The Cable

GOP senator holds up key Obama nuke envoy

The Obama administration's choice as envoy to an upcoming conference on disarmament can't get confirmed as her nomination gets tied up with other nonproliferation issues, an administration official tells The Cable.

The Senate cleared almost 30 nominations on Feb. 11 after Sen. Richard Shelby, R-AL, backed off his "blanket hold" due to public pressure, but Laura Kennedy, whom Obama wants to make an ambassador-level U.S. envoy to the April conference, was not among them. Her nomination is being held up by Senate Minority Whip Jon Kyl, R-AZ, who is using the issue to bargain for items related to the START follow-on treaty and the Comprehensive Test Ban Treaty, according to the official.

"Kennedy's position has nothing to do with those items," the official complained.

Intensive negotiations conducted by Assistant Secretary for Legislative Affairs Richard Verma have failed to yield an agreement. Kyl is asking for unfettered access to the executive branch's negotiating record on CTBT, which no administration has ever provided, as well as access to more information on the ongoing START negotiations, according to the official.

"He will have every chance to scrutinize START when it is submitted for ratification.  His pleas for info now are a transparent effort to kill the negotiations," the official said.

Senate Majority Leader Harry Reid, D-NV, alluded to the reasons behind Kennedy's stalled nomination in a floor speech Feb. 9.

"It is too bad the United States of America, a nuclear power in the world, does not have a representative of ambassadorial rank to represent the United States at disarmament conferences," Reid said. "Why it is being held up has nothing to do with her qualifications or background. It is some other reason."

"For the past several months, Senator Kyl has made requests with the State Department to provide information relating to START and the Iran Sanctions Act," a Kyl aide said. "For some reason they've been reluctant to respond.  Consequently, Senator Kyl is reluctant to consider their nominees."

The Cable

Briefing Skipper: Brasilia, Iran, Falklands, Chavez, Syria

In which we scour the transcript of the State Department's daily presser so you don't have to. Here are the highlights of Thursday's briefing by spokesman P.J. Crowley:

Under Secretary of State William Burns will travel to Brasilia, Brazil Friday and meet with a bunch of officials there. "I wouldn't argue that Iran will be among the major issues we discuss with Brazil," Crowley said, "I would expect climate change to be on that list as well." The sanctions being sought will target the regime and protect the people of Iran, Crowley added.

But do sanctions really work? Crowley pointed to UN Security Council Resolution 1874, which seeks to limits arms transfers by North Korea. "Hardly a week goes by now where there's not some announcement of an intercepted airplane here, shipment there, that we think is having an impact on the leadership in North Korea," Crowley said. What about the fact that North Korea has nuclear weapons. "The sanctions themselves are not going to turn North Korea into a Jeffersonian democracy. I don't think we've ever made that claim," Crowley said. "Why don't you just say Libya and be done with it?" said one press corps member, trying to help Crowley out.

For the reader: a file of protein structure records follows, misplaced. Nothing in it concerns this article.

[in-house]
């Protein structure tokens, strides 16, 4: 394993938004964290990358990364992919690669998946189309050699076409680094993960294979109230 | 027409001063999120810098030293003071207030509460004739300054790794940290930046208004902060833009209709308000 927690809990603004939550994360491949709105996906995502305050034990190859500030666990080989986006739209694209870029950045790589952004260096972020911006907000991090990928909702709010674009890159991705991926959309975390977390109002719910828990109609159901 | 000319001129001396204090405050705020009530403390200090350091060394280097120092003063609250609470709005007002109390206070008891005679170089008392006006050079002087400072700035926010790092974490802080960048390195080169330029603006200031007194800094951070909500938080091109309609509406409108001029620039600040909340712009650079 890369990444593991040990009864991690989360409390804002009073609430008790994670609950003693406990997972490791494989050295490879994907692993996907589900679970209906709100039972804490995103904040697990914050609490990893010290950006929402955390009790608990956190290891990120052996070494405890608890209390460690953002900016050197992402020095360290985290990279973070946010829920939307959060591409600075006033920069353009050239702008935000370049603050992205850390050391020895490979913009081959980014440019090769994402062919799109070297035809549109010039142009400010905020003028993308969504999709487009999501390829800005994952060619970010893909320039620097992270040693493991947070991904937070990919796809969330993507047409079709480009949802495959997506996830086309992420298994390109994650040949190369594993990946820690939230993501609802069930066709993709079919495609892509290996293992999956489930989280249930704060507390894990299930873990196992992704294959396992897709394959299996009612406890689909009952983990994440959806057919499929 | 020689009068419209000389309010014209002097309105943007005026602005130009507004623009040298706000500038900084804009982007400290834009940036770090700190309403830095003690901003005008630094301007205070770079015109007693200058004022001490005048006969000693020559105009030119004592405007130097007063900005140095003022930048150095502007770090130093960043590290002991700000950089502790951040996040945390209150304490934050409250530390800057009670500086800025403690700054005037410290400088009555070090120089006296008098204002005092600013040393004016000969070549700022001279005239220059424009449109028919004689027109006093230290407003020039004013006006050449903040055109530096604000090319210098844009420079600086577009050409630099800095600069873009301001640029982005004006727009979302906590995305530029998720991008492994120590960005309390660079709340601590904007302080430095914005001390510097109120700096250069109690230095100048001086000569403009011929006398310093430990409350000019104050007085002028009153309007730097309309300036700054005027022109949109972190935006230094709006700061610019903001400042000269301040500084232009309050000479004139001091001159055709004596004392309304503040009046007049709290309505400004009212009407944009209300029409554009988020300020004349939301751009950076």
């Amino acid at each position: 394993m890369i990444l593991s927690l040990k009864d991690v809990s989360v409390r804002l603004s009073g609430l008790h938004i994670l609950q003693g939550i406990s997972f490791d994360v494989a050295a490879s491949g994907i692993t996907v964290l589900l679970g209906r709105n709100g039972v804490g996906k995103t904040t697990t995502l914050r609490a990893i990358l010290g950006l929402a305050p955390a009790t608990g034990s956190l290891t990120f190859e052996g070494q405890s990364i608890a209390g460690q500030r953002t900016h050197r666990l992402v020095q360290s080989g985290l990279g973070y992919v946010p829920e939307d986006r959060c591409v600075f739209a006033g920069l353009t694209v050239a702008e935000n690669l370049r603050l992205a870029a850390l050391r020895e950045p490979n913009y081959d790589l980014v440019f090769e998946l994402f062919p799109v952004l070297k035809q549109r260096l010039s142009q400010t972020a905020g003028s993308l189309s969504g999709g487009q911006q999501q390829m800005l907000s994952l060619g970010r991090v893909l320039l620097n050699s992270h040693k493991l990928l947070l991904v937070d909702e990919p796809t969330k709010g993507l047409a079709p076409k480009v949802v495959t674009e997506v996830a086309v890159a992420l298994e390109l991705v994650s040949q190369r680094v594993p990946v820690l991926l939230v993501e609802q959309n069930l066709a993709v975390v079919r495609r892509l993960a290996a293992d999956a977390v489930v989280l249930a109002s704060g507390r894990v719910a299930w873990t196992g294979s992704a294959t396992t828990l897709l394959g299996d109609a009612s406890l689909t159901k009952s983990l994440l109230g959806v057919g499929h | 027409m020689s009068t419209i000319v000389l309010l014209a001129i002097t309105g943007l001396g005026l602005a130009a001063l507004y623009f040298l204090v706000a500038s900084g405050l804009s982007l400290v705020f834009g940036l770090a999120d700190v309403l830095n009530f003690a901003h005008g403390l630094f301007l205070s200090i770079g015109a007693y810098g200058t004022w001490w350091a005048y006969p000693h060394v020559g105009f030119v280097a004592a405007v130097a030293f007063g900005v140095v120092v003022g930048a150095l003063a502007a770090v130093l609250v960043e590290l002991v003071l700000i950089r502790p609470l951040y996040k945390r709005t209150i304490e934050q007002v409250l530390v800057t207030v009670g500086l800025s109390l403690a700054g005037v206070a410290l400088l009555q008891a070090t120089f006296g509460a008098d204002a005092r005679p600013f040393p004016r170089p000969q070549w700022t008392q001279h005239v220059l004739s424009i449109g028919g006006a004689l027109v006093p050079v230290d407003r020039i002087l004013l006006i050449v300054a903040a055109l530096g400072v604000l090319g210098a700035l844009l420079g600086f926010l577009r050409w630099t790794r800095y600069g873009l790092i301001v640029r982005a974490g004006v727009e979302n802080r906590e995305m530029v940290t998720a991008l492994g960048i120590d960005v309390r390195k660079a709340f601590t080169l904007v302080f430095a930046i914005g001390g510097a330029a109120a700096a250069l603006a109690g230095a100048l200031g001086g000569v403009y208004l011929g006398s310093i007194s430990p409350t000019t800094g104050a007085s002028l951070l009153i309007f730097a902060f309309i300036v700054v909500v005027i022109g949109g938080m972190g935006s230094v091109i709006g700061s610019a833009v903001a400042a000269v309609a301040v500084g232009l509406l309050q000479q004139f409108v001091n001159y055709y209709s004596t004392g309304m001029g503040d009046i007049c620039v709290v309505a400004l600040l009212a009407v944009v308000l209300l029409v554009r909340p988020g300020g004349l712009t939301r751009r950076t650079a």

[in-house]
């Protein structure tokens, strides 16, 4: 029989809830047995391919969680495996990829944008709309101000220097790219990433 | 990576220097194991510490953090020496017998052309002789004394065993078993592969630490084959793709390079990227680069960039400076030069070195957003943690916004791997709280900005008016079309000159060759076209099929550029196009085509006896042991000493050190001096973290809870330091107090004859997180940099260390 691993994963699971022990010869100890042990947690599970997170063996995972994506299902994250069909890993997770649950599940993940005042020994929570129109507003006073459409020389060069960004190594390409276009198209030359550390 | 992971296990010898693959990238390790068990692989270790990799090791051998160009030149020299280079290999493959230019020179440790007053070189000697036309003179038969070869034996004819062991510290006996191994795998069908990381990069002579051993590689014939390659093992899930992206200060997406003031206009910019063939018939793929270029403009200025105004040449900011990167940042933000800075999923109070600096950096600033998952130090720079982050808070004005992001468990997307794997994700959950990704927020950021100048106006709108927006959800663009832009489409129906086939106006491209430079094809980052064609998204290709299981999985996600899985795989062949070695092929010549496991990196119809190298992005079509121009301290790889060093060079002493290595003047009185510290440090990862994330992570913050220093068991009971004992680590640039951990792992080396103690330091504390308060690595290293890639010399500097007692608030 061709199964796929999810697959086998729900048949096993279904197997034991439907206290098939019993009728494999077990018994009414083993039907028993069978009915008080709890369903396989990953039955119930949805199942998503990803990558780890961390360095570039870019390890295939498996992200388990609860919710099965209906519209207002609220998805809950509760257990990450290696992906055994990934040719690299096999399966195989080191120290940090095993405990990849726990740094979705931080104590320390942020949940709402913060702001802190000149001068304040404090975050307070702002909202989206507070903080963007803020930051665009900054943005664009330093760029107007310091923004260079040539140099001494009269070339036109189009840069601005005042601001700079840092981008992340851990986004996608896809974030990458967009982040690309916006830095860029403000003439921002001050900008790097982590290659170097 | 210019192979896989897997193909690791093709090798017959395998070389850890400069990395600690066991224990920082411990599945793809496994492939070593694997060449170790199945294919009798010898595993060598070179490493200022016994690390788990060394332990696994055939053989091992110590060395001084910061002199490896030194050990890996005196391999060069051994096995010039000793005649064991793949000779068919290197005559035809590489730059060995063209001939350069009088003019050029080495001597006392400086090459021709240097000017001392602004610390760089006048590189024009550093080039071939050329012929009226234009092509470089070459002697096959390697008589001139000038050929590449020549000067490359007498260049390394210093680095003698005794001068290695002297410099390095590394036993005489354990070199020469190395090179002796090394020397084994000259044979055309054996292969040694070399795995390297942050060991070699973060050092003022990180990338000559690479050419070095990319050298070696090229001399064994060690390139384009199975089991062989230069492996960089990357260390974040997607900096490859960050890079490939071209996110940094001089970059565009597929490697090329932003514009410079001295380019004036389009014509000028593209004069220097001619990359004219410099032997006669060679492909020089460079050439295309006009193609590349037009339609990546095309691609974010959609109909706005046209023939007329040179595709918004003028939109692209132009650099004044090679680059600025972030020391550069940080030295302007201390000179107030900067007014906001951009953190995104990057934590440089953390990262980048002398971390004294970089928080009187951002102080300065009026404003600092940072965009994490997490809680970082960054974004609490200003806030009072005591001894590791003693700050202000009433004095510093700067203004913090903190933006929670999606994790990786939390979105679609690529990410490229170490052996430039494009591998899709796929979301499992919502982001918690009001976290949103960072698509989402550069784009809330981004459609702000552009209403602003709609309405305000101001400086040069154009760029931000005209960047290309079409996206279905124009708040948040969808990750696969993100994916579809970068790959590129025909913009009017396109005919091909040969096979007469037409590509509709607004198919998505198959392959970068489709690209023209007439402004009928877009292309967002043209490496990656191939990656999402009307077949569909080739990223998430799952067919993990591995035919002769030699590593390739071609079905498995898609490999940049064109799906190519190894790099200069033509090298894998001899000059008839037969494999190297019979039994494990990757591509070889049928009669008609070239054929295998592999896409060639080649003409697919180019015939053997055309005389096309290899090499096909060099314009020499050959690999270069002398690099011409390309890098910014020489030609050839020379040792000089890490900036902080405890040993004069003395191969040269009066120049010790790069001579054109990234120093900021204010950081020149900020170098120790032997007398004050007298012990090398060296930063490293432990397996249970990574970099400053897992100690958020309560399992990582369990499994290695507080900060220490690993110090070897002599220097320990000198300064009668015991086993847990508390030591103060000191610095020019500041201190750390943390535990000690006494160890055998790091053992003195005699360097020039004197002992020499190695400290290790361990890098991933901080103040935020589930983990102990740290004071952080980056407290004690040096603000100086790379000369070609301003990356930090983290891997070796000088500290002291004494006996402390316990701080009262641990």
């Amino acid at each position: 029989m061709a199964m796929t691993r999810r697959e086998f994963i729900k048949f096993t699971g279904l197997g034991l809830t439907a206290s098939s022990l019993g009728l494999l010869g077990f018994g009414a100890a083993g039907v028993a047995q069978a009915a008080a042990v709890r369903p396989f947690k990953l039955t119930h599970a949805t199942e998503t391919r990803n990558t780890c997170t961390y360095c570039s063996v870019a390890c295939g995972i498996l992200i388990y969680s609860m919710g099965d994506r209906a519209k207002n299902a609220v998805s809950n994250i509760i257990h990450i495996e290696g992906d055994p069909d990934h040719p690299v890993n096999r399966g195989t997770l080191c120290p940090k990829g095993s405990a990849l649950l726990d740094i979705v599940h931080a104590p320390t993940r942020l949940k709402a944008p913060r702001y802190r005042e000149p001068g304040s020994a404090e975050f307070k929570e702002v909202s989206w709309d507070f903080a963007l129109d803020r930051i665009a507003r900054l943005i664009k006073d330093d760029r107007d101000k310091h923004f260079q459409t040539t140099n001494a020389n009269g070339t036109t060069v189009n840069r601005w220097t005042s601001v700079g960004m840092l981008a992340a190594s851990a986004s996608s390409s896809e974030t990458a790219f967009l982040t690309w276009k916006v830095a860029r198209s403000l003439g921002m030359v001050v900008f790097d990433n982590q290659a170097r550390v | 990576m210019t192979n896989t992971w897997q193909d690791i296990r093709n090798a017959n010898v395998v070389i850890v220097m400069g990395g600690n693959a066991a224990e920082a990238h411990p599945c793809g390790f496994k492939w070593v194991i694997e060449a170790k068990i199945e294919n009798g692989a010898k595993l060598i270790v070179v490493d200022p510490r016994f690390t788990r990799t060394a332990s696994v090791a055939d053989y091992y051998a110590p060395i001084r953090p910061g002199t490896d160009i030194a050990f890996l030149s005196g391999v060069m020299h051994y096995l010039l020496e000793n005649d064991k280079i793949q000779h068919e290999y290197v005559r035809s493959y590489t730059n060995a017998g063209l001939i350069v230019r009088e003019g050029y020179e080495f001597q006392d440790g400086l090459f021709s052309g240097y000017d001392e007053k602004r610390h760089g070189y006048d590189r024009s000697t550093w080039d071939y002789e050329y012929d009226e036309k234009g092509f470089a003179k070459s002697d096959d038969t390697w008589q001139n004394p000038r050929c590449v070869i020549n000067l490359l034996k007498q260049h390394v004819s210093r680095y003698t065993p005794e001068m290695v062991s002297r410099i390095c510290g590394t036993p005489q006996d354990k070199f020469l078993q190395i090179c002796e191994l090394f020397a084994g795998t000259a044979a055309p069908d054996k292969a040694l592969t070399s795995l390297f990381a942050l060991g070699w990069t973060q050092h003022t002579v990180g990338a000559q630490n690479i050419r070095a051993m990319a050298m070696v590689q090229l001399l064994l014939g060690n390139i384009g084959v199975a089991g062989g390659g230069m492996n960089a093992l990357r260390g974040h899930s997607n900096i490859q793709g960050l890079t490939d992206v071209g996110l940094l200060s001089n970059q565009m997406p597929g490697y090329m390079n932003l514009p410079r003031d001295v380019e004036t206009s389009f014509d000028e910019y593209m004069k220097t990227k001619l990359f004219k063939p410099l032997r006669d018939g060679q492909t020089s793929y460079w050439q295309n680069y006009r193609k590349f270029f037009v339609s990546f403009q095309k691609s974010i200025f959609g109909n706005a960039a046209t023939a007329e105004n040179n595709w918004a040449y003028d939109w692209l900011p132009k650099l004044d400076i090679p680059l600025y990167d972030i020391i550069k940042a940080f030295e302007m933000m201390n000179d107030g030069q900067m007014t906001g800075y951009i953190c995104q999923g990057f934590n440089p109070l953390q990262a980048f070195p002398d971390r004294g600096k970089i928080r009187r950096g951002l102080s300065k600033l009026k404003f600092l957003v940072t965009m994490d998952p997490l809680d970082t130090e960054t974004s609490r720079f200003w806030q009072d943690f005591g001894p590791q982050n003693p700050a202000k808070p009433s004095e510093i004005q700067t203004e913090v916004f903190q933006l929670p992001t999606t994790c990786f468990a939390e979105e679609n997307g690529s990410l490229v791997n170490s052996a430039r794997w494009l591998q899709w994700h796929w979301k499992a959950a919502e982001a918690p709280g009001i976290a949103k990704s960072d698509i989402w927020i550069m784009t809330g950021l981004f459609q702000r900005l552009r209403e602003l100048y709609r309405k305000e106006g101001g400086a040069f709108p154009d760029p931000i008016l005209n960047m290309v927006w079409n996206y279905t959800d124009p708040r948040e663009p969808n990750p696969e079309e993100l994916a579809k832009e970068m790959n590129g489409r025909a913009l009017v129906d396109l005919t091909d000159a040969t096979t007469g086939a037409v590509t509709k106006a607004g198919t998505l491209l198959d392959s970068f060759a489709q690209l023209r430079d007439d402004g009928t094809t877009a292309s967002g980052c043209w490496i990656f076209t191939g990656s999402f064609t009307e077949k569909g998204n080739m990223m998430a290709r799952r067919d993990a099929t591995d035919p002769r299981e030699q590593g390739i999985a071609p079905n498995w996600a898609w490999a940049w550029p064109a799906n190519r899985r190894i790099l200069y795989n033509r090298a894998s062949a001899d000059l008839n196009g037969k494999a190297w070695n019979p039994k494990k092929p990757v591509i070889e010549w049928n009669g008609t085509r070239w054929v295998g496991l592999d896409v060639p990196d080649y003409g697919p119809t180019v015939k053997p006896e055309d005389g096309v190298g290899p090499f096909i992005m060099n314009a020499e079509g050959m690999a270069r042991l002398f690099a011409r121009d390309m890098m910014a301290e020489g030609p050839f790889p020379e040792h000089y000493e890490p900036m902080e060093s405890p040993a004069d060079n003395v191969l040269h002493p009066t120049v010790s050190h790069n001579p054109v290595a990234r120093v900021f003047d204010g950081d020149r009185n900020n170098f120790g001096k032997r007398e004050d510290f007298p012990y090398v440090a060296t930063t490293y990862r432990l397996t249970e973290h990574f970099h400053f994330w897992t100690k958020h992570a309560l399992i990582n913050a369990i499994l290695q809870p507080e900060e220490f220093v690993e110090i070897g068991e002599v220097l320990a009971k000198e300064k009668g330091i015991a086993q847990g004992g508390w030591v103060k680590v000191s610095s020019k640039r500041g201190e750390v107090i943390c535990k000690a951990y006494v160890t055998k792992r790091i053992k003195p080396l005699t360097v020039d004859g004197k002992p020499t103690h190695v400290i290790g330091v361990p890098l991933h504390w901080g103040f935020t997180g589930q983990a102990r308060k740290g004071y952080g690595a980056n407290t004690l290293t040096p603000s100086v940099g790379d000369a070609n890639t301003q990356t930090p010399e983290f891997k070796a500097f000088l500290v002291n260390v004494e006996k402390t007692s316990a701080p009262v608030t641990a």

Former spokesperson Ian Kelly was reported out favorably by the Senate Foreign Relations Committee and now faces only one more hurdle before becoming the next U.S. Representative to the Organization for Security and Cooperation in Europe. Congrats, Ian!

The State Department is neutral on the dispute between Britain and Argentina over the Falkland Islands (AKA the Malvinas). "To the extent that there is a dispute between Britain and Argentina over the status of the islands - whatever you want to call them - we believe that that should be handled through dialogue," Crowley said.

Crowley pushed back at accusations by one press corps member that the administration is being hypocritical by engaging with North Korea ad Iran, but not with Venezuela. "If President Chavez is seeking to have engagement on a higher level, I think we are open to that in theory, but it has to be grounded in a willingness of both countries to play a constructive role in the region," he said. Clinton Chavez could run into each other in Uruguay.

State Department is encouraged by the recent successes in capturing high level Taliban officials, but nobody is declaring victory just yet. "This still is an adversary of the United States, Afghanistan, and Pakistan that adapts as we do as well," Crowley warned.

There's disappointment in the remarks by Iranian President Mahmoud Ahmadinejad and Syrian President Bashar al-Assad, who mocked U.S. policy in the region Thursday. "We want to see Syria play a more constructive role in the region, and one step would be to make clear what Iran needs to do differently," Crowley said, "Unfortunately, there was no evidence of that today,"